Ripples start small but they build up, have a cumulative effect. I have learned that if you want change to happen, if you care enough and are in a position to have some influence, sometimes you have to be the one to keep pushing the change, to embody the change and to be the one that continues to bring it up and find a way to make it work. It’s taken me much longer than I might have imagined a year ago, to start to make those ripples and work towards making a wave on my home territory. The important thing though is that it is happening now.
So that’s me, a year on. How about you? And if you are where I was for ages, starting to start conversations, or even just thinking about starting them, knowing that you want to do something more and that your organisation is potentially willing, or might be given the chance….how can I help?
Once you start to make a ripple, it can go a long way…
Last time I wrote about progress, having run 14 miles, further than I had ever run before. In my head, I know I am still making progress, even more so than previously, as my long run last Sunday reached the once unimaginable length of 17 miles and I felt OK afterwards. And yet, and yet….this marathon training is messing with my mind and sometimes it’s not the long runs, but the short ones that seem a struggle. Runs where I try and fail to match the pace of the group. Runs where I feel sluggish and slow and can’t seem to propel myself forwards fast enough. Runs where I feel like I am just getting slower, despite all of the hours and miles I am putting in. Runs that leave me feeling bruised and disheartened and inadequate.
Of course, there are a million different reasons for this. I was tired, I didn’t fuel myself up adequately, I’m running with a faster group. It doesn’t change the fact that it feels tough. I know progress isn’t always linear, that setbacks are inevitable in this journey to running a marathon. I also know that it doesn’t matter…to anyone but me…whether I fly round the course or plod at the pace of a tortoise. It’s the doing it that counts and the relentless, unforgiving preparation. But also not just this…it’s the fundraising for an amazing charity, the personal challenge and achievement of doing something I have too often dismissed as impossible, that is the real lasting jewel here, the sense in the apparently nonsensical. The thing that really matters.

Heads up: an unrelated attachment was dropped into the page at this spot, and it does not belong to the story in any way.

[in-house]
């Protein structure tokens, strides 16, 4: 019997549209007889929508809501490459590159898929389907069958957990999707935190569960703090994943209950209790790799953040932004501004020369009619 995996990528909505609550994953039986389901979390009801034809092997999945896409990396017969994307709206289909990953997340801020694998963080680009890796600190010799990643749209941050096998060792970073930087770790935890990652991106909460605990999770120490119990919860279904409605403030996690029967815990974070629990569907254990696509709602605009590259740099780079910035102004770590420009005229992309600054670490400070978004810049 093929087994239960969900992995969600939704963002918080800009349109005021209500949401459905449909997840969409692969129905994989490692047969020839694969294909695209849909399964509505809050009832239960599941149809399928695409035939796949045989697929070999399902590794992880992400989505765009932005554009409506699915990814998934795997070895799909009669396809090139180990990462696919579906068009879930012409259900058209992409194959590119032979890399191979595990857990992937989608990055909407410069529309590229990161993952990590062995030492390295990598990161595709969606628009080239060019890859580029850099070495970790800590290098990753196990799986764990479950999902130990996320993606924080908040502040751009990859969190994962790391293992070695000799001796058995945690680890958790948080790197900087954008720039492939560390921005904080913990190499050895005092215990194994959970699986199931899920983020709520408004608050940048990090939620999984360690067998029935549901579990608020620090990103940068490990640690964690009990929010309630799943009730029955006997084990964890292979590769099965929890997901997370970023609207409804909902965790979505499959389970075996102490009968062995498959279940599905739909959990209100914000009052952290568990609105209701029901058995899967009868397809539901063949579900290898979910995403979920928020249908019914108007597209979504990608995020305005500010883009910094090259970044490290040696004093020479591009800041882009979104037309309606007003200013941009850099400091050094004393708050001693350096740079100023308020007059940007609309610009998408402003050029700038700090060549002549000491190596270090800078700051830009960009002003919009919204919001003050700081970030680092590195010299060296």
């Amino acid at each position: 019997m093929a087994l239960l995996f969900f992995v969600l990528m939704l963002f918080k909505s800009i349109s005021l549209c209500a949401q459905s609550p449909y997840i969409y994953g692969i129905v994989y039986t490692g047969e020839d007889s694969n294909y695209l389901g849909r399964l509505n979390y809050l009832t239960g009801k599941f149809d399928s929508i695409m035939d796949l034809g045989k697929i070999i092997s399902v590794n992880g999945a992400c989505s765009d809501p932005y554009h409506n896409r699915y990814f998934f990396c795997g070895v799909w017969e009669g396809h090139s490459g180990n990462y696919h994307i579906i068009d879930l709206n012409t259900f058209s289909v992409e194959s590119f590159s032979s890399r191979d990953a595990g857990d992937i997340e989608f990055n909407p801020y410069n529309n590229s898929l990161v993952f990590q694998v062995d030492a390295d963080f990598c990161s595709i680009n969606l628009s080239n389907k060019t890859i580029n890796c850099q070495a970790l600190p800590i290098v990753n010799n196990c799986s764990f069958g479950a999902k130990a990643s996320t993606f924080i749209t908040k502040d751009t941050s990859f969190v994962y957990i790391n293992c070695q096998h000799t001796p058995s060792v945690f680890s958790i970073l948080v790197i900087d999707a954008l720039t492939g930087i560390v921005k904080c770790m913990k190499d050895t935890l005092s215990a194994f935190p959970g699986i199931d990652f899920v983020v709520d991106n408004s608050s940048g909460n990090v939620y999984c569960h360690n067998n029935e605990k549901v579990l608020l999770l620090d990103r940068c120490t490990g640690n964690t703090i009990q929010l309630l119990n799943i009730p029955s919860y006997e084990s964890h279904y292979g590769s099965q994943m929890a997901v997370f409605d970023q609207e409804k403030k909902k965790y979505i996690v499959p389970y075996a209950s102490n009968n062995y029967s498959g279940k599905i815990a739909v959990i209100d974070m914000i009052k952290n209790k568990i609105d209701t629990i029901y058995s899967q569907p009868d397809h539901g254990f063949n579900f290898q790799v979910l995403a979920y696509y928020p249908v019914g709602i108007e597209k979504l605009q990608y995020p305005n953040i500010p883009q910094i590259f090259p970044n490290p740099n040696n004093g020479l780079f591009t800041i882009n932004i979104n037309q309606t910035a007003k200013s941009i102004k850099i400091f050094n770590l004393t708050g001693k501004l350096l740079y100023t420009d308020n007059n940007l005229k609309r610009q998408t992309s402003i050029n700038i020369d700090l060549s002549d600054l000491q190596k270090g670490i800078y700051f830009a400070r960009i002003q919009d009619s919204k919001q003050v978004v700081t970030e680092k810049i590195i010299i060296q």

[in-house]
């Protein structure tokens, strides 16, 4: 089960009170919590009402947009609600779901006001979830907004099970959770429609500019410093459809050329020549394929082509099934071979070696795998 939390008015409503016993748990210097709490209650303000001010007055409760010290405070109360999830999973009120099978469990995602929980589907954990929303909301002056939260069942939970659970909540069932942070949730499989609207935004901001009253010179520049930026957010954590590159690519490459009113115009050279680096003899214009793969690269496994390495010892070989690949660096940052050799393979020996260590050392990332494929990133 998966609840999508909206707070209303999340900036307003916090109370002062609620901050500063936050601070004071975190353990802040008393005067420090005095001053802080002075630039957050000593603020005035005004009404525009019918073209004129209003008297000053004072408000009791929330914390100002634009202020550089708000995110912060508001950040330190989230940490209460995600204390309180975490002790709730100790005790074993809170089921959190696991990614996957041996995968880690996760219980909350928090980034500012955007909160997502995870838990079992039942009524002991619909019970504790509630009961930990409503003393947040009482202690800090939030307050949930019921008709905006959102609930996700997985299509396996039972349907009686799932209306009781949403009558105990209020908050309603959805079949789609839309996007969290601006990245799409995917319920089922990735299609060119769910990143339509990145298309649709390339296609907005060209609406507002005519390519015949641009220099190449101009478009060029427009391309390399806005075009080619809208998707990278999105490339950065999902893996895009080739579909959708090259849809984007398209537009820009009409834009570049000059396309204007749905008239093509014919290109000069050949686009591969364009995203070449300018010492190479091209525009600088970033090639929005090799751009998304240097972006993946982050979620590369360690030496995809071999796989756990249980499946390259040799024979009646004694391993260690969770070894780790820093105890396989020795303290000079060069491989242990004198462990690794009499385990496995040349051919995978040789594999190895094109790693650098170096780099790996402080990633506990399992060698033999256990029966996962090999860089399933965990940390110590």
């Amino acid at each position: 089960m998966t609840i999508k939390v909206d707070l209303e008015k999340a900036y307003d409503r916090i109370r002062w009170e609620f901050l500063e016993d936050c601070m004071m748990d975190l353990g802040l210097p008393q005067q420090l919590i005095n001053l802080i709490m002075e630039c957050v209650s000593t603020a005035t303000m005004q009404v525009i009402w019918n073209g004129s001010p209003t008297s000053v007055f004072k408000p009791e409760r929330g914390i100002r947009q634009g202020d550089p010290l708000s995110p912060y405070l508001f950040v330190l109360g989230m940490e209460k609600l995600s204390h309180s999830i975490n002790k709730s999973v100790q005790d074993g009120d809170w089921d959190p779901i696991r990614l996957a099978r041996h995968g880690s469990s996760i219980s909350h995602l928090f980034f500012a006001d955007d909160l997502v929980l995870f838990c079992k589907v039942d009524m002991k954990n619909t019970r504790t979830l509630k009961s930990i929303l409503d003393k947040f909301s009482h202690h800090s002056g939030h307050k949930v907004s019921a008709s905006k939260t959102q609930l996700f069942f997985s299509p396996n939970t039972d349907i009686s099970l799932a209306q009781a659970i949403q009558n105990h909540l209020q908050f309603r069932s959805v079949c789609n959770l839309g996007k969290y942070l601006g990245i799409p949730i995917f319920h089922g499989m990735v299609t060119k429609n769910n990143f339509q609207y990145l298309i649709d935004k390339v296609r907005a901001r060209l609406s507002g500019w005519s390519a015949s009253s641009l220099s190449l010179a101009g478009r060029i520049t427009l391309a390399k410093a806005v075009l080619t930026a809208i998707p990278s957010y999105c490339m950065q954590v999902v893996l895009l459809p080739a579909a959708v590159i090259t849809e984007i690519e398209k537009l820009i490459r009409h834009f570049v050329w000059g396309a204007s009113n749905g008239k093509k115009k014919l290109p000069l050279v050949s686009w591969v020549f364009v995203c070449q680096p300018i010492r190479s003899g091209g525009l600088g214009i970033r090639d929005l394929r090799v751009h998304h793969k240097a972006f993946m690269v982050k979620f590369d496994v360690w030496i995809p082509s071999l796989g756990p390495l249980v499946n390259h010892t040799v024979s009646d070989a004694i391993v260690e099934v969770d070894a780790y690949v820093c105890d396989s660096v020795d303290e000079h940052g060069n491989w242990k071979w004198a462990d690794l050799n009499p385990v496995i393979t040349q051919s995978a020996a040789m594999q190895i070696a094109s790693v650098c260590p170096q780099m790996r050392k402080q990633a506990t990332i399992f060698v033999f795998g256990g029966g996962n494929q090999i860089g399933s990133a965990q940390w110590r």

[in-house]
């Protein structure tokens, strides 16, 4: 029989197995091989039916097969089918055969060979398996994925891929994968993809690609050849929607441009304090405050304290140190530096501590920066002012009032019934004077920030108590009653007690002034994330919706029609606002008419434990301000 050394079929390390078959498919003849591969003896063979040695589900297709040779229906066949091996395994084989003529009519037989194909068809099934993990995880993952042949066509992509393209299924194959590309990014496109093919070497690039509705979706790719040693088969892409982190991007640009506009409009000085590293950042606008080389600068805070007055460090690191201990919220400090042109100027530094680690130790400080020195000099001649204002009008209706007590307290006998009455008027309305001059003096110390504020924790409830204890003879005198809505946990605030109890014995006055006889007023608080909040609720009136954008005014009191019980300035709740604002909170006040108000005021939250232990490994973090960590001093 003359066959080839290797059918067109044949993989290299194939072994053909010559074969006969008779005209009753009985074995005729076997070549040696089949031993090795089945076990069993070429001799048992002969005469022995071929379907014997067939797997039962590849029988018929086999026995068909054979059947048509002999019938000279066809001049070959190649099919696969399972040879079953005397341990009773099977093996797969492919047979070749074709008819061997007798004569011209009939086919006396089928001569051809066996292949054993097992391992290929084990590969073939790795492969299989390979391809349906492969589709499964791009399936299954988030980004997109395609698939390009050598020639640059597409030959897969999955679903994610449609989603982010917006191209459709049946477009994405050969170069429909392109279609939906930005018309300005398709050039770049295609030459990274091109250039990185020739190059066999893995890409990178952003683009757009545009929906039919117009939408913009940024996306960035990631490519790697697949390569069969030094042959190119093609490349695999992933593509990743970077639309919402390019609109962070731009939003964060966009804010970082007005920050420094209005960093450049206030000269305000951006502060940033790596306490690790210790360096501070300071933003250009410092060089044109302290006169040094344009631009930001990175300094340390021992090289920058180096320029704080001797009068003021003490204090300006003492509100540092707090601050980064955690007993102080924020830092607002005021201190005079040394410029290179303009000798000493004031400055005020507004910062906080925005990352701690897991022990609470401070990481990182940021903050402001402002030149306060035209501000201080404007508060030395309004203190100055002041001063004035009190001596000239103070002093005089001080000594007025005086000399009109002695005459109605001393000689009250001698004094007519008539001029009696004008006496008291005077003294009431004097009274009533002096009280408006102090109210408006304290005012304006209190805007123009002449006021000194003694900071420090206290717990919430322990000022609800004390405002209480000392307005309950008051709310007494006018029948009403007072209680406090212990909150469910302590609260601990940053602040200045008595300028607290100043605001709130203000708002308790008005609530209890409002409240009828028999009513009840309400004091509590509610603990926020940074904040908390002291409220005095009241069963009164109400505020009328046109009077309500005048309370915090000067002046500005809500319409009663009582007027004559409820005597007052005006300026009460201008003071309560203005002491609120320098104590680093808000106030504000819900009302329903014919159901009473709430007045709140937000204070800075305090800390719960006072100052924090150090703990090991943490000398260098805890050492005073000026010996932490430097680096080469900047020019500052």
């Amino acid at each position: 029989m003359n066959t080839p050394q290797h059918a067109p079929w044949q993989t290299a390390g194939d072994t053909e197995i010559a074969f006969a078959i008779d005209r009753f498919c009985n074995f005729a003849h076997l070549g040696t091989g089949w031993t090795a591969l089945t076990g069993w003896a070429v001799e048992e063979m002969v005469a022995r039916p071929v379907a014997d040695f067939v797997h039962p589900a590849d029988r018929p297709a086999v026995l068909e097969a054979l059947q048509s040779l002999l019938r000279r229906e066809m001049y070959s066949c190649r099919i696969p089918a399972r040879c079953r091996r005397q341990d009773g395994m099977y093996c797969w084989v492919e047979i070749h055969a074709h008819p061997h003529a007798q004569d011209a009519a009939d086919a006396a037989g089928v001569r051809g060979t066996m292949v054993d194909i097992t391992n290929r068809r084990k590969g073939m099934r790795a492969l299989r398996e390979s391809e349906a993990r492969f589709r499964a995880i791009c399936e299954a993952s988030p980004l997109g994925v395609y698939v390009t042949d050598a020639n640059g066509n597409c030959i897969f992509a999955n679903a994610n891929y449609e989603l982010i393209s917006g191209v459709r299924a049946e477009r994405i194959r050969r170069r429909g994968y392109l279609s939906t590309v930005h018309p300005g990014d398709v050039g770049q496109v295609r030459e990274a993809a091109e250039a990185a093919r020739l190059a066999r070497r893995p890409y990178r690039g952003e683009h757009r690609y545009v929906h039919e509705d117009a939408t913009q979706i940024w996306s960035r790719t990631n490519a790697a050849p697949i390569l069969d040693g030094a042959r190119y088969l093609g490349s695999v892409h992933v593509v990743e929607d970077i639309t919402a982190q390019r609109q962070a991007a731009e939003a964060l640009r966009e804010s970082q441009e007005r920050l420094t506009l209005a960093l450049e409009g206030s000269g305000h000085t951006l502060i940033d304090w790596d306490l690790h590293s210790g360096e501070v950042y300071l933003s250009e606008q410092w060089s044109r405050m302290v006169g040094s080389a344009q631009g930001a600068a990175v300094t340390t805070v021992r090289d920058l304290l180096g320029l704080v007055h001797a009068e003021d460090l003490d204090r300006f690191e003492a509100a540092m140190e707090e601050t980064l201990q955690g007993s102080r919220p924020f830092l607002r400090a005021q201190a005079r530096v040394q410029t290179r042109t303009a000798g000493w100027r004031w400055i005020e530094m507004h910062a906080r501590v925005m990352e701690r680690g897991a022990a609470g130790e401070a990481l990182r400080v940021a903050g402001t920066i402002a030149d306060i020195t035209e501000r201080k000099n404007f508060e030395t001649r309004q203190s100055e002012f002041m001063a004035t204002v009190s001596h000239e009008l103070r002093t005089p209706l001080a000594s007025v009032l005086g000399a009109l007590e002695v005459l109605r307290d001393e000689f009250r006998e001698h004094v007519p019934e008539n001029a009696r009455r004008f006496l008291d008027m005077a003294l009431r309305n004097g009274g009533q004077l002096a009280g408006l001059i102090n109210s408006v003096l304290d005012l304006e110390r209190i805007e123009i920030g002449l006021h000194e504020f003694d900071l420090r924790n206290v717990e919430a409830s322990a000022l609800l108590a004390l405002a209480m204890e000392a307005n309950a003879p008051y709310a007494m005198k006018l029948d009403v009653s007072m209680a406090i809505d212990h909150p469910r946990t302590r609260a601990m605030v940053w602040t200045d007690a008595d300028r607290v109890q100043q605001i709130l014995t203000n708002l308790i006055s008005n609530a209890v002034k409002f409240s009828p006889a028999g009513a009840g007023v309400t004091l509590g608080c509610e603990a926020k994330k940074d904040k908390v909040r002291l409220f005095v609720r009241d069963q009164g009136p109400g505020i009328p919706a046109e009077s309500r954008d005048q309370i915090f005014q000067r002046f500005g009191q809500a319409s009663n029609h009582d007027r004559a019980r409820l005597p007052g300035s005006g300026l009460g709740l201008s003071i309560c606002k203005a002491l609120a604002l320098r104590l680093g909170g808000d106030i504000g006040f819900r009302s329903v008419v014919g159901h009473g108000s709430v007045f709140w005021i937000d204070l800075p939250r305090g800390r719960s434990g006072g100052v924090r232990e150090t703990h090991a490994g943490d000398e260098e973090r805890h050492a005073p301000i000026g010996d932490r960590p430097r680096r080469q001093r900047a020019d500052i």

So, I had a bad run today. But, no one died. No one would have cared, apart from me, were it not for the fact that it made me upset afterwards. It doesn’t matter, because I will run again another day and next time it will be different and better. Running and marathon training brings with it highs and lows…yet also great learnings in the power that the mind exerts over the body in what is and isn’t possible.
There are 52 days between now and the Brighton marathon on 6th April. I say bring it on!
If you would like to sponsor me in this crazy endeavour, the link is here https://www.justgiving.com/Alison-Chisnell/
The lovely Flora has written an update on our marathon training progress. I will also write about how we are getting on…but for now, she’s done such a brilliant and articulate job, I thought I would share her post here. If you are able to sponsor either or both of us, we’d appreciate it hugely!
In November, Alison Chisnell asked me to join her in running a marathon. (The story is explained in my last blog post). We’re already well into our training and have another 3 months to go until the big day in Brighton on April 6th. So far, I’ve learnt several lessons, which I’ll relate, just in case any of it is of use to others taking up a challenge such as a run or bike ride.
1. The major lesson I’ve learnt, and really it is one that first struck me on my long walk, is to focus on the present and the immediate future, not the ultimate goal. The time that Alison and I spend running the Brighton Marathon will only constitute about 2% of the total time that we will have spent training during our 16 week build up. Just 2%. It isn’t much. So what…